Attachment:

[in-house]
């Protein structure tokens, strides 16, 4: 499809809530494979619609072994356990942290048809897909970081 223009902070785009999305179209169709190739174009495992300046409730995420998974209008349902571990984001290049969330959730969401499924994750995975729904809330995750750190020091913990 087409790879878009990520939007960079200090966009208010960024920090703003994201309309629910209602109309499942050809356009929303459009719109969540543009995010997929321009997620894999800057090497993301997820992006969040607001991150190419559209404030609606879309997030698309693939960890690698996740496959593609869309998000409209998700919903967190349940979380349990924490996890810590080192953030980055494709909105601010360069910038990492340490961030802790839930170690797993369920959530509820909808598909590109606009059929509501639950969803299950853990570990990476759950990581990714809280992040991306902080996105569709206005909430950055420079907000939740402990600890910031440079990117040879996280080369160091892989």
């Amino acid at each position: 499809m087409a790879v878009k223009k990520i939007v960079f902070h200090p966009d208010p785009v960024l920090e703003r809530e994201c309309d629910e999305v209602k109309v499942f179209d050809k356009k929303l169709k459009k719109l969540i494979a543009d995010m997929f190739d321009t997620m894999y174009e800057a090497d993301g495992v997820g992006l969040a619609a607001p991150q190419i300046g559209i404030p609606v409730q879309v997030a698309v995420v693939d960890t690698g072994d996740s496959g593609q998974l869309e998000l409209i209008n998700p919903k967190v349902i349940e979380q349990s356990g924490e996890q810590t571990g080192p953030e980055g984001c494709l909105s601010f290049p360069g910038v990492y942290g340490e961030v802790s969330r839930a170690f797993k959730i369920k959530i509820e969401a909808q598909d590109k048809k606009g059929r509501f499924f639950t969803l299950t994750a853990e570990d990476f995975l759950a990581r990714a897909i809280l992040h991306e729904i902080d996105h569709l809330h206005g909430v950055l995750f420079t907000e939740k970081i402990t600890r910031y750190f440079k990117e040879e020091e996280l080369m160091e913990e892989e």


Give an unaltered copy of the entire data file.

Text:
[in-house]
């Protein structure tokens, strides 16, 4: 499809809530494979619609072994356990942290048809897909970081 223009902070785009999305179209169709190739174009495992300046409730995420998974209008349902571990984001290049969330959730969401499924994750995975729904809330995750750190020091913990 087409790879878009990520939007960079200090966009208010960024920090703003994201309309629910209602109309499942050809356009929303459009719109969540543009995010997929321009997620894999800057090497993301997820992006969040607001991150190419559209404030609606879309997030698309693939960890690698996740496959593609869309998000409209998700919903967190349940979380349990924490996890810590080192953030980055494709909105601010360069910038990492340490961030802790839930170690797993369920959530509820909808598909590109606009059929509501639950969803299950853990570990990476759950990581990714809280992040991306902080996105569709206005909430950055420079907000939740402990600890910031440079990117040879996280080369160091892989």
């Amino acid at each position: 499809m087409a790879v878009k223009k990520i939007v960079f902070h200090p966009d208010p785009v960024l920090e703003r809530e994201c309309d629910e999305v209602k109309v499942f179209d050809k356009k929303l169709k459009k719109l969540i494979a543009d995010m997929f190739d321009t997620m894999y174009e800057a090497d993301g495992v997820g992006l969040a619609a607001p991150q190419i300046g559209i404030p609606v409730q879309v997030a698309v995420v693939d960890t690698g072994d996740s496959g593609q998974l869309e998000l409209i209008n998700p919903k967190v349902i349940e979380q349990s356990g924490e996890q810590t571990g080192p953030e980055g984001c494709l909105s601010f290049p360069g910038v990492y942290g340490e961030v802790s969330r839930a170690f797993k959730i369920k959530i509820e969401a909808q598909d590109k048809k606009g059929r509501f499924f639950t969803l299950t994750a853990e570990d990476f995975l759950a990581r990714a897909i809280l992040h991306e729904i902080d996105h569709l809330h206005g909430v950055l995750f420079t907000e939740k970081i402990t600890r910031y750190f440079k990117e040879e020091e996280l080369m160091e913990e892989e």